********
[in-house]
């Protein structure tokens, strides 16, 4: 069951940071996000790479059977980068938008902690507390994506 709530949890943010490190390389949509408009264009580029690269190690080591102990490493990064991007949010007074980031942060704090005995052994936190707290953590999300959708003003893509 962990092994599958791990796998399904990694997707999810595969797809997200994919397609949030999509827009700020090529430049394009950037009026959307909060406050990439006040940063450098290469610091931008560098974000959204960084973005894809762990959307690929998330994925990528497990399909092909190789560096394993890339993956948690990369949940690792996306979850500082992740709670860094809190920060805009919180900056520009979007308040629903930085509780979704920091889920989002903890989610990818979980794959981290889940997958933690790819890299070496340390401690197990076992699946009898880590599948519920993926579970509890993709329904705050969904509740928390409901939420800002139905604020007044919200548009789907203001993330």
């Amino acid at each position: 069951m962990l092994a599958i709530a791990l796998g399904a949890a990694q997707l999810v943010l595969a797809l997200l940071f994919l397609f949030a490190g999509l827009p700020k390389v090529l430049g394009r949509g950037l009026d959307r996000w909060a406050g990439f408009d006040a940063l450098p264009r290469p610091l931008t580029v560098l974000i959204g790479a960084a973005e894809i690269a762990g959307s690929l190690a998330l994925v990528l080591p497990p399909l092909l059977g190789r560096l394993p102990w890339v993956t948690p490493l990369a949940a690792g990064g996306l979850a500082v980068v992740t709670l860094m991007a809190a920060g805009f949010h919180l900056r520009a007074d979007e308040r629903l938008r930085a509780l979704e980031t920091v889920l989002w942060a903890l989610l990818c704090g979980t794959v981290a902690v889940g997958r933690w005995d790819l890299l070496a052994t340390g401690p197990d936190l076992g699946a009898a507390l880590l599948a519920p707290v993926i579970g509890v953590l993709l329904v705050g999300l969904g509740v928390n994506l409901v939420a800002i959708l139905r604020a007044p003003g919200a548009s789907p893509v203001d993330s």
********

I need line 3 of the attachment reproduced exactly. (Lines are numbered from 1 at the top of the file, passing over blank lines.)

């Amino acid at each position: 069951m962990l092994a599958i709530a791990l796998g399904a949890a990694q997707l999810v943010l595969a797809l997200l940071f994919l397609f949030a490190g999509l827009p700020k390389v090529l430049g394009r949509g950037l009026d959307r996000w909060a406050g990439f408009d006040a940063l450098p264009r290469p610091l931008t580029v560098l974000i959204g790479a960084a973005e894809i690269a762990g959307s690929l190690a998330l994925v990528l080591p497990p399909l092909l059977g190789r560096l394993p102990w890339v993956t948690p490493l990369a949940a690792g990064g996306l979850a500082v980068v992740t709670l860094m991007a809190a920060g805009f949010h919180l900056r520009a007074d979007e308040r629903l938008r930085a509780l979704e980031t920091v889920l989002w942060a903890l989610l990818c704090g979980t794959v981290a902690v889940g997958r933690w005995d790819l890299l070496a052994t340390g401690p197990d936190l076992g699946a009898a507390l880590l599948a519920p707290v993926i579970g509890v953590l993709l329904v705050g999300l969904g509740v928390n994506l409901v939420a800002i959708l139905r604020a007044p003003g919200a548009s789907p893509v203001d993330s």